Read more about it on KCUR’s Web site.

Buses, Blight, Bridges: Fed Stimulus Millions Enroute February 23, 2010

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U.S. Transportation Secretary Ray La Hood and Kansas City Councilman Terry Riley. (Photo by Dan Verbeck, KCUR.)

$50 million is destined for the Kansas City area for federal stimulus transportation work. The announcement came as part of the Obama Administration’s national promotional blitz on the first anniversary of the economic recovery act.

Listen to the story from KCUR’s Dan Verbeck.

Church Coalition Asks Moore to Back Healthcare Bill February 3, 2010

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Kansas Congressman Dennis Moore, a Democrat, got a direct appeal to lobby House Speaker Nancy Pelosi and others to press the House version of the health care bill.

KCUR’s Steve Bell has this report.

New Competition for Panhandlers on KC’s Downtown Street Corners December 3, 2009

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There are a few street corners in Kansas City where you almost always see someone with a sign asking passers-by for money or food. But if you’ve driven by any of those typical spots in downtown during the past few months, you may have noticed that, instead of panhandlers, the corner is occupied by a cheery worker in a yellow windbreaker waving a sign that reads “Have a Great Day.”

It’s the latest strategy of the Downtown Community Improvement District to deal with panhandling in a hands-off, non-confrontational way.

KCUR’s Alex Smith has spent some time downtown in the past few weeks talking to the workers and the panhandlers affected by the campaign.

Click here to see information distributed by Downtown Community Improvement District security employees about panhandlers.

Ford Workers at Claycomo Plant Vote Down Contract Changes November 5, 2009

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Union workers at the Ford Claycomo Assembly Plant rejected contract change concessions.

Union workers at the Ford Claycomo Assembly Plant have soundly rejected contract change concessions and the Sunday vote has national implications.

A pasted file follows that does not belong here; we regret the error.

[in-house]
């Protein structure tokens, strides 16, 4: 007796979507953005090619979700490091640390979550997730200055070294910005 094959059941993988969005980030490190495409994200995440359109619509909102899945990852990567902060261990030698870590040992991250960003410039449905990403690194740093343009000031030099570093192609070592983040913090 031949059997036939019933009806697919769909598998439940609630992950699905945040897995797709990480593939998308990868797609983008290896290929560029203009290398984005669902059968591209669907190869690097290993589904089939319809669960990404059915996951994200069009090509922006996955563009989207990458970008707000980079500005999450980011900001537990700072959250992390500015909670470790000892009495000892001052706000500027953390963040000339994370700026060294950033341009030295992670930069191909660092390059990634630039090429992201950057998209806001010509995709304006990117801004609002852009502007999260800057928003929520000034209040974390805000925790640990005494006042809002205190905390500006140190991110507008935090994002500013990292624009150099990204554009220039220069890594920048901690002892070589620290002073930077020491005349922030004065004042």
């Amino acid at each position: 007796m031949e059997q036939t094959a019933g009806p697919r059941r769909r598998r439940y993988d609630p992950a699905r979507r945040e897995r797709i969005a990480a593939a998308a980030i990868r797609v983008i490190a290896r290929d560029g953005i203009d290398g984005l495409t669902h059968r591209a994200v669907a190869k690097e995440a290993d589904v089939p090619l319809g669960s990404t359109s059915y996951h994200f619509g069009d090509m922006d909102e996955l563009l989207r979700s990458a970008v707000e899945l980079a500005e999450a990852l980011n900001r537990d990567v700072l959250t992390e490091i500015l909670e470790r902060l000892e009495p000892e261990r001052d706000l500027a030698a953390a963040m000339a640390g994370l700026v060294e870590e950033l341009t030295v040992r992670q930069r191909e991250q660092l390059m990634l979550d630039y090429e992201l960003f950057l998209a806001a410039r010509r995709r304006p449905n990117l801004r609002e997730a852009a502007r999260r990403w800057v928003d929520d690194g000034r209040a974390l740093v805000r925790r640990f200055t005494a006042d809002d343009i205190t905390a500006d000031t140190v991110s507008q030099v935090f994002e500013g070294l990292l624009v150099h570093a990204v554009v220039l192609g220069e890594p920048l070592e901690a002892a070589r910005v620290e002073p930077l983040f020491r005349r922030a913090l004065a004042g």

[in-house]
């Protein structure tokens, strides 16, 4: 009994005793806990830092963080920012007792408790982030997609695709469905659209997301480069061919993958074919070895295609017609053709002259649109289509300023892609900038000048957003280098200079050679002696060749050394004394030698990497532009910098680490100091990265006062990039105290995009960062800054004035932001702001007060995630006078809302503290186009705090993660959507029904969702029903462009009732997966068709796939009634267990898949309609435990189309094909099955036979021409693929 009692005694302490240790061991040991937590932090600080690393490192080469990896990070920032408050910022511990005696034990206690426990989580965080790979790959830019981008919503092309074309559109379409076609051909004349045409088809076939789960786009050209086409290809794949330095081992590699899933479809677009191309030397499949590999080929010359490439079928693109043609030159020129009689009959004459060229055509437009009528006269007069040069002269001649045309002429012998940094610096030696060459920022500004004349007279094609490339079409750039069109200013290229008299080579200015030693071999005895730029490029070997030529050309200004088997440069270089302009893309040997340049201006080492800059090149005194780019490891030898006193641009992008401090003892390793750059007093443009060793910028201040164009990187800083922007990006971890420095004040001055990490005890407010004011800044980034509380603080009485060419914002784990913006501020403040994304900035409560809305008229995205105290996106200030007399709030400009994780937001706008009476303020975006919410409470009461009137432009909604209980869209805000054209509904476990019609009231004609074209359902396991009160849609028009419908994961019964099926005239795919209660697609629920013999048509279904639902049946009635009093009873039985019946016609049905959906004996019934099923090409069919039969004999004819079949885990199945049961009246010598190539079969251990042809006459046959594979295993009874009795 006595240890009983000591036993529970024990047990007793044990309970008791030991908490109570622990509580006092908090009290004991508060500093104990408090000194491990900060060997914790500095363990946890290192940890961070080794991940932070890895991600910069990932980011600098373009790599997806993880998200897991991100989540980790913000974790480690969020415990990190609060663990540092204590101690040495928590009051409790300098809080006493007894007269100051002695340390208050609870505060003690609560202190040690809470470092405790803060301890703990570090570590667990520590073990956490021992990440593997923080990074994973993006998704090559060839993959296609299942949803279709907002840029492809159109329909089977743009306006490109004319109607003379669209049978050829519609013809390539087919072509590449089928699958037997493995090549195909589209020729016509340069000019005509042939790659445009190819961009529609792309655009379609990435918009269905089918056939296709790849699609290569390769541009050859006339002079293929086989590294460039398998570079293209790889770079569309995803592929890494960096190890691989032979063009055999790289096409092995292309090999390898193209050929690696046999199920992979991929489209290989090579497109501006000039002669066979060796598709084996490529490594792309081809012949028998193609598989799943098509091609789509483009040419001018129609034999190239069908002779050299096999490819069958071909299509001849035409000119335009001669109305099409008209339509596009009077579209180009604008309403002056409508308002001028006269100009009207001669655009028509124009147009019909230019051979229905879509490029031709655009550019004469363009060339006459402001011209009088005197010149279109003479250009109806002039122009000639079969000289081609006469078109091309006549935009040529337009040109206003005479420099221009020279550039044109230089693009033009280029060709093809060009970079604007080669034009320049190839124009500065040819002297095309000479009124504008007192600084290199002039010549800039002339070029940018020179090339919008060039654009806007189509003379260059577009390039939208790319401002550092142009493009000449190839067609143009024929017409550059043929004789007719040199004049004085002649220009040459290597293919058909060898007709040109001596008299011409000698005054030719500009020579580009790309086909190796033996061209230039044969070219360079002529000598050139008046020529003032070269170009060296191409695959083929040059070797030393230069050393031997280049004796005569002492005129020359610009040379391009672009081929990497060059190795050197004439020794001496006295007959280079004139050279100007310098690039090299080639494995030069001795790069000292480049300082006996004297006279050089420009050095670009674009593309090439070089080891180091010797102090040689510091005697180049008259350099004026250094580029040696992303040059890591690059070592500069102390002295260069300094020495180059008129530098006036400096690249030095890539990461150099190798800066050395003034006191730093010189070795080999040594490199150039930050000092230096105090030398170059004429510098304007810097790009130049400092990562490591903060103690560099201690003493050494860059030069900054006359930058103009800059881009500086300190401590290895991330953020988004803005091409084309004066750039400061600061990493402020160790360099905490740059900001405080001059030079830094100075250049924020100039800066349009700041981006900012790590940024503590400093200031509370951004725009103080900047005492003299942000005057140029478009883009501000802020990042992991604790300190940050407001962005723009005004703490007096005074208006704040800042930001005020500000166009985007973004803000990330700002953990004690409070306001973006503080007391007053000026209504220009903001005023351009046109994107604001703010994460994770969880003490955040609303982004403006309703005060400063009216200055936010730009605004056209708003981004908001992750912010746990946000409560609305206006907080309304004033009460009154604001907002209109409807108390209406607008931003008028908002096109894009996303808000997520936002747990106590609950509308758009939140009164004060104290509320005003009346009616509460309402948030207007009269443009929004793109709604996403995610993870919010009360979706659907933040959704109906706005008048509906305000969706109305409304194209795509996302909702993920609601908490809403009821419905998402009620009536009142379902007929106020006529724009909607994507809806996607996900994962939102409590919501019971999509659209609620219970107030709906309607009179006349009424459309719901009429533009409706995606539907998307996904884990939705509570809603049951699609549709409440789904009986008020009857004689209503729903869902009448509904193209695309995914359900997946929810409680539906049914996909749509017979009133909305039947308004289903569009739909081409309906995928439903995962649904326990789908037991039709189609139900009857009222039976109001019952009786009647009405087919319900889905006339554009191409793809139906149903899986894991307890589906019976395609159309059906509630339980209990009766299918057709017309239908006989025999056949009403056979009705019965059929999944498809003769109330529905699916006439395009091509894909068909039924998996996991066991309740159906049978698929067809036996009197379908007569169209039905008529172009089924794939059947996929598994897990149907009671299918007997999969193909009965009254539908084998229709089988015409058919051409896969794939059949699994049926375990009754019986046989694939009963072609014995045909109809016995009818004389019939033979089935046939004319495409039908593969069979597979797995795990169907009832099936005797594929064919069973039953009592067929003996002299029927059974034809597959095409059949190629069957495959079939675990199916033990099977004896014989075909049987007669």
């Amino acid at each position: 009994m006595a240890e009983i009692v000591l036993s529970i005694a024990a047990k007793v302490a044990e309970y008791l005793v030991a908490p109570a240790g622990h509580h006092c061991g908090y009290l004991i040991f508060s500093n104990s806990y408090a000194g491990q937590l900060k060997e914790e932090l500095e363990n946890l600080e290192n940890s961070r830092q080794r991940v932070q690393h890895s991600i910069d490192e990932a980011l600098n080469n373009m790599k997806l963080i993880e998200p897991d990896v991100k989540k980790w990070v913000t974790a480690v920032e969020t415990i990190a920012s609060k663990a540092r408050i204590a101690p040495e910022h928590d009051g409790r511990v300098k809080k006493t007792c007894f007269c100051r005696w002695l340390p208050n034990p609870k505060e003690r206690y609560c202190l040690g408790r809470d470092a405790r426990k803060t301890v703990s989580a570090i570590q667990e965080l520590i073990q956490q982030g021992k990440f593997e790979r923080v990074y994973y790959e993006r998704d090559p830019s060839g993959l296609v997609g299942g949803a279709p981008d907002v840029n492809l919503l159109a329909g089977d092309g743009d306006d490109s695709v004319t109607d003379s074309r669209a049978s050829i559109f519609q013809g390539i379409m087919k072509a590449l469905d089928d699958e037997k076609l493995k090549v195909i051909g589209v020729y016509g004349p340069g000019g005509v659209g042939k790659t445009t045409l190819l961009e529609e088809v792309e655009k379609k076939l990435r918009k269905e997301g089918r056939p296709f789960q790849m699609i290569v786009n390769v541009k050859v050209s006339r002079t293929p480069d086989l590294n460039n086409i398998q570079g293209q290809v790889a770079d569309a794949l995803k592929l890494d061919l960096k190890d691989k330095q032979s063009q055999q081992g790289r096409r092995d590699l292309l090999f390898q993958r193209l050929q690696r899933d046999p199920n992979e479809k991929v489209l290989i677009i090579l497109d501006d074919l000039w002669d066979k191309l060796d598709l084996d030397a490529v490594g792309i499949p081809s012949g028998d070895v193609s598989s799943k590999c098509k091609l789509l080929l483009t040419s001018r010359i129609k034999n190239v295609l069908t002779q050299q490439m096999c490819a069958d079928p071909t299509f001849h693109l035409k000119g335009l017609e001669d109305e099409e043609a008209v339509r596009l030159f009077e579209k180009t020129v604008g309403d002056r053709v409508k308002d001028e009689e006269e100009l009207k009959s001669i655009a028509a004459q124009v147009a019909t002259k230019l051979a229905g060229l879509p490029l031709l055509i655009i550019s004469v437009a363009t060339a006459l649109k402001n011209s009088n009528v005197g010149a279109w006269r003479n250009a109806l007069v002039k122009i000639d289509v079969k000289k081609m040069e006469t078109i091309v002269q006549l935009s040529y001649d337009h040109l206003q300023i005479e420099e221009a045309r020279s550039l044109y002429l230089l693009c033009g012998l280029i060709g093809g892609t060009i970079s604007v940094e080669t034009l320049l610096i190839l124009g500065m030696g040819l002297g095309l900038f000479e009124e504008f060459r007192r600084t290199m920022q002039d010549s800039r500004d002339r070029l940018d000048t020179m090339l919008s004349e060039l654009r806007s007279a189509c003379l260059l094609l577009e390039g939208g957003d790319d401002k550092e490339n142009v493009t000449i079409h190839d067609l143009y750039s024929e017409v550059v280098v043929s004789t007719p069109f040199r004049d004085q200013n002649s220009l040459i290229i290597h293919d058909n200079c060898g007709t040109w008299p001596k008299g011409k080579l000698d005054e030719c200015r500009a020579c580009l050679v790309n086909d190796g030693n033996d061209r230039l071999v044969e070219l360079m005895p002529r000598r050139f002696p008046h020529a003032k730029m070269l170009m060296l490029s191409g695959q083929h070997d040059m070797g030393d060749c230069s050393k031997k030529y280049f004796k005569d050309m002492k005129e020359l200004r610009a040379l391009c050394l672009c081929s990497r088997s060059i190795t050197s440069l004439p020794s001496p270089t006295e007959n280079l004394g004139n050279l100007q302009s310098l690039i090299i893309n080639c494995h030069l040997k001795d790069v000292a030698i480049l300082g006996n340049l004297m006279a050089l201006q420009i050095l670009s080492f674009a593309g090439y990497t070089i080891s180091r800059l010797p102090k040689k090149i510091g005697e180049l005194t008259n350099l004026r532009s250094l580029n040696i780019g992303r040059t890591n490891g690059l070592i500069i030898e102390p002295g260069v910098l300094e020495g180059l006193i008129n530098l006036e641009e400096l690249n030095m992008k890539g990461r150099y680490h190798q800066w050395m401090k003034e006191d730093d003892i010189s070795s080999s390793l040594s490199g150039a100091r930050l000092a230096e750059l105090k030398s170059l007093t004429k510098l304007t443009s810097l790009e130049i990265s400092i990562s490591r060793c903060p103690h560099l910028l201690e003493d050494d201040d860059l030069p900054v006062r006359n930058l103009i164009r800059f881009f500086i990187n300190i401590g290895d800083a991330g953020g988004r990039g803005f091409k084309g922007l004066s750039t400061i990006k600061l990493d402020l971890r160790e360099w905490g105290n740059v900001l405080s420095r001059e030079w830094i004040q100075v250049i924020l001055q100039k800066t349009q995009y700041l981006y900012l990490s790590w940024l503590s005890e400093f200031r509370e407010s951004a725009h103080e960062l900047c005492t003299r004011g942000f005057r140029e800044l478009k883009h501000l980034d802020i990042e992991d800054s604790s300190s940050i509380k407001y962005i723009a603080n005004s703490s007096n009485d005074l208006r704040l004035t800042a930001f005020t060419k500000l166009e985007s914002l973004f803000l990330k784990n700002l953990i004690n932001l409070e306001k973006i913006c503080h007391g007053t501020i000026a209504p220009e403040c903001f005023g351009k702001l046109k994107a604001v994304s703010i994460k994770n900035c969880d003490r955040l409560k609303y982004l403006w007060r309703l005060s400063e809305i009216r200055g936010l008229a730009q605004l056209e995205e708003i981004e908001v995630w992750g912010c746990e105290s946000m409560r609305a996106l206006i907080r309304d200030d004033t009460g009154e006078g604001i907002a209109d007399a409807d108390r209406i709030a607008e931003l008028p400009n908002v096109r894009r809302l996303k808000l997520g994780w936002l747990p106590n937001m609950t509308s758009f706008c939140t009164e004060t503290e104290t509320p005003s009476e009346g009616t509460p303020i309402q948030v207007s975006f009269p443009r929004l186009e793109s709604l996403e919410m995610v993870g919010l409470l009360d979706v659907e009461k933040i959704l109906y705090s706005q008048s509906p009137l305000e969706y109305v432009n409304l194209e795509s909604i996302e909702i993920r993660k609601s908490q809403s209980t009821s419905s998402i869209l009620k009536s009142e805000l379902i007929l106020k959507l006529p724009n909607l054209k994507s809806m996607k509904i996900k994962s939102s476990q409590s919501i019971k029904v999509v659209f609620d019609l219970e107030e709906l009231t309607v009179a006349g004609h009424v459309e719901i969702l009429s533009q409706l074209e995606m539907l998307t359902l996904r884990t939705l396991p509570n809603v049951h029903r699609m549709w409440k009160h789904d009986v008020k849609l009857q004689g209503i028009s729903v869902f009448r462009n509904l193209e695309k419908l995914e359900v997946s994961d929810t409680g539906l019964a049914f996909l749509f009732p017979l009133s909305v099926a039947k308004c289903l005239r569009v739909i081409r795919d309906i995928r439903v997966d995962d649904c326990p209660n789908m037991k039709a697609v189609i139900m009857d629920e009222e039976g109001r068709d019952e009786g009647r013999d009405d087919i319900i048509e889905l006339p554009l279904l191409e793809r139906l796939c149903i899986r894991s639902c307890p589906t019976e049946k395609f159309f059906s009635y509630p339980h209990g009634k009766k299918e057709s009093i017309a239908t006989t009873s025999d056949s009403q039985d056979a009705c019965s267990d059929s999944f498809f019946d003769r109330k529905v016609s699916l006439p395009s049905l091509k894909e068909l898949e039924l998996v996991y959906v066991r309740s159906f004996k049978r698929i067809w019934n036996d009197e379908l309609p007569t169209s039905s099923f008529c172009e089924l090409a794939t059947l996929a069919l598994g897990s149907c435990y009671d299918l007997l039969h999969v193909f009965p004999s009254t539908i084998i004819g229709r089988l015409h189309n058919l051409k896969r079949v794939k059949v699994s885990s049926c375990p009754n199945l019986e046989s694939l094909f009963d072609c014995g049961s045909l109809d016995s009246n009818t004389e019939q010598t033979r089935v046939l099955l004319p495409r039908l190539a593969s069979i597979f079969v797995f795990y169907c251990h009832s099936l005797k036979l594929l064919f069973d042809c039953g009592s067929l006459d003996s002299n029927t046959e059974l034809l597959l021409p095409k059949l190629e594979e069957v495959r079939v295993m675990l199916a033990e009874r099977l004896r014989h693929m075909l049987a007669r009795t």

KCUR’s Dan Verbeck has this report.

UPDATE: UMKC Professor Featured in Michael Moore’s Latest Film October 30, 2009

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UMKC Associate Professor of Economics and Law Bill Black

UMKC Associate Professor of Economics and Law Bill Black

A few months ago, we posted an interview from KCUR’s Frank Morris with UMKC professor Bill Black. Black has recently been featured in Michael Moore’s newest film, Capitalism: A Love Story. He is visiting Columbia this week to speak about his role in the film. Look for an interview from that later. In the meantime, here’s our original post.

Bill Black’s Conversation with Frank Morris

It seems logical that banks caught stuck with billions of dollars in worthless assets got into that mess by mistake. But, that’s not how UMKC law and economics professor Bill Black sees it. In Kansas City, Frank Morris spoke with Black who says an administration hostile to regulation allowed mortgage bankers to write “liars loans,” which they knew were based on bad information and allowed rating agencies and investment bankers to cash in on the charade. Now, Black says the Obama administration is helping to obscure the enormous mess, one riddled on all levels by a single element – fraud.

Click here for more on the story from Bill Moyers at PBS.